On account of lower capital spending in the cyclical industries it serves, Applied Materials' revenue and net income have been under pressure over the last three years.
The company’s revenue base declined from $10.5 billion in fiscal year 2011 (ending in October) to $7.4 billion in fiscal year 2013.
Applied started its fiscal 2014 on a strong note, with a 39% and 19% annual growth in Q1 2014 and Q2 2014 revenues, respectively, backed by stronger investment from its semiconductor and display customers.
On account of lower capital spending in the cyclical industries it serves, Applied Materials' (NASDAQ:AMAT) revenue and net income have been under pressure over the last three years. The company’s revenue base declined from $10.5 billion in fiscal year 2011 (ending in October) to $7.4 billion in fiscal year 2013. Net income shrank from $1.9 billion to $256 million during the same period. The semiconductor equipment and display segments over this timeframe experienced periods of capacity absorption and restructuring charges produced net losses as Applied re-positioned its businesses.
Applied believes that 2013 was a transformative year as it reduced its overhead expenses, stepped up investment in product development and built momentum for profitable growth. Orders from its leading foundry customer were the highest in its history in 2013, and it believes the growth momentum will continue throughout 2014 as well. Applied started its fiscal 2014 on a strong note, with a 39% and 19% annual growth in Q1 2014 and Q2 2014 revenues, respectively, backed by stronger investment from its semiconductor and display customers.
The company derives around 60% of its valuation from the SSG segment alone and an additional 29% is attributable to the Service business, which is largely focused on the semiconductor market. Though the worldwide capacity expansion in the semiconductor market slowed down in 2012 and 2013, the same is expected to increase in the next two years. Foundry and NAND manufacturers are two industry segments that are expected to add the most capacity in 2014.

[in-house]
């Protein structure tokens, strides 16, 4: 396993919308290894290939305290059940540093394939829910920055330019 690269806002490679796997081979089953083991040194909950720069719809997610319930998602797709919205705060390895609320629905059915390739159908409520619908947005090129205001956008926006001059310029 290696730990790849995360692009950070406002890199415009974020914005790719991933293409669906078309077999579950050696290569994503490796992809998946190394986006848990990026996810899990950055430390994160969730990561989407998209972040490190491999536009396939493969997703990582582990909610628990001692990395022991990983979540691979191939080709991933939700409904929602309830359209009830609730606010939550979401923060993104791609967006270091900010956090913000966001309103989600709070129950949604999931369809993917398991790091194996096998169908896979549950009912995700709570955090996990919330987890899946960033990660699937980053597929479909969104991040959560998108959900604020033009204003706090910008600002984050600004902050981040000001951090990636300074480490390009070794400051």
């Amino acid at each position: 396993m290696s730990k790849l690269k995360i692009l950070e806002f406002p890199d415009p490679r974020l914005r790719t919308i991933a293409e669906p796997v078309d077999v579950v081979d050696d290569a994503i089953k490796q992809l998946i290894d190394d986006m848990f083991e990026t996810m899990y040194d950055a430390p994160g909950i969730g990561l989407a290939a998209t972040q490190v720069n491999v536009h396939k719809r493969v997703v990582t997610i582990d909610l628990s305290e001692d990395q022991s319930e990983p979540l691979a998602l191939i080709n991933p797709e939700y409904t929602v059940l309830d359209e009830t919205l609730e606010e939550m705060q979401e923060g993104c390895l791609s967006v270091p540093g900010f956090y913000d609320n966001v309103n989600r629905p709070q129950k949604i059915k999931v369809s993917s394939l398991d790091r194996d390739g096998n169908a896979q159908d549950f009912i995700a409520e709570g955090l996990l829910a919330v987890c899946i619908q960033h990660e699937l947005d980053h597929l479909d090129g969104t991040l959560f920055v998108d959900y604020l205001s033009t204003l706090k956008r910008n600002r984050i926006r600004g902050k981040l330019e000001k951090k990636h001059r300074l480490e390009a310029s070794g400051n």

Accounting for approximately 15% of the market, Applied is the No. 1 semiconductor equipment supplier, and thus we expect the company to benefit from the capacity addition in the semiconductor industry this year. Applied remains focused on creating a strong pipeline of new, highly differentiated products to enable future technology inflections in logic, memory and display. In calendar 2013, it gained 1.4 points of wafer fab equipment market share, ending the year at its highest level since 2006.
Our price estimate of $19 for Applied Materials is at an approximate 10% discount to the current market price.
Semiconductor Demand To Improve In Fiscal 2014, Driven By Foundry & NAND Flash
The semiconductor industry’s capacity addition growth rate increased from 6% in 2003 to 20% in 2007, driven primarily by DRAM and NAND companies in Korea, Taiwan and China. New capacity addition declined from 7% in 2010 to 4% in 2014. However, capital expenditures on upgrading existing equipment grew sharply during the same period. The industry association SEMI expects worldwide semiconductor capacity to increase by 4% in 2014 and 6% in 2015, with foundries and NAND Flash manufacturers driving growth.
Dedicated foundries grew at a rate of 10% in 2013, and are expected increase capacity by 8%–10% in 2014. NAND, which is the second largest segment, lost 4% capacity in 2012. However, NAND capacity increased by 10% in 2013 and is expected to rise between 5%–8% in 2014. According to research firm Gartner, NAND Flash memory accounted for 42% of the global memory market in 2013 and the proportion is expected to increase to 56% by 2017. Other segments, such as DRAM, SRAM, NOR and other ROM are not expected to add any new capacity this year.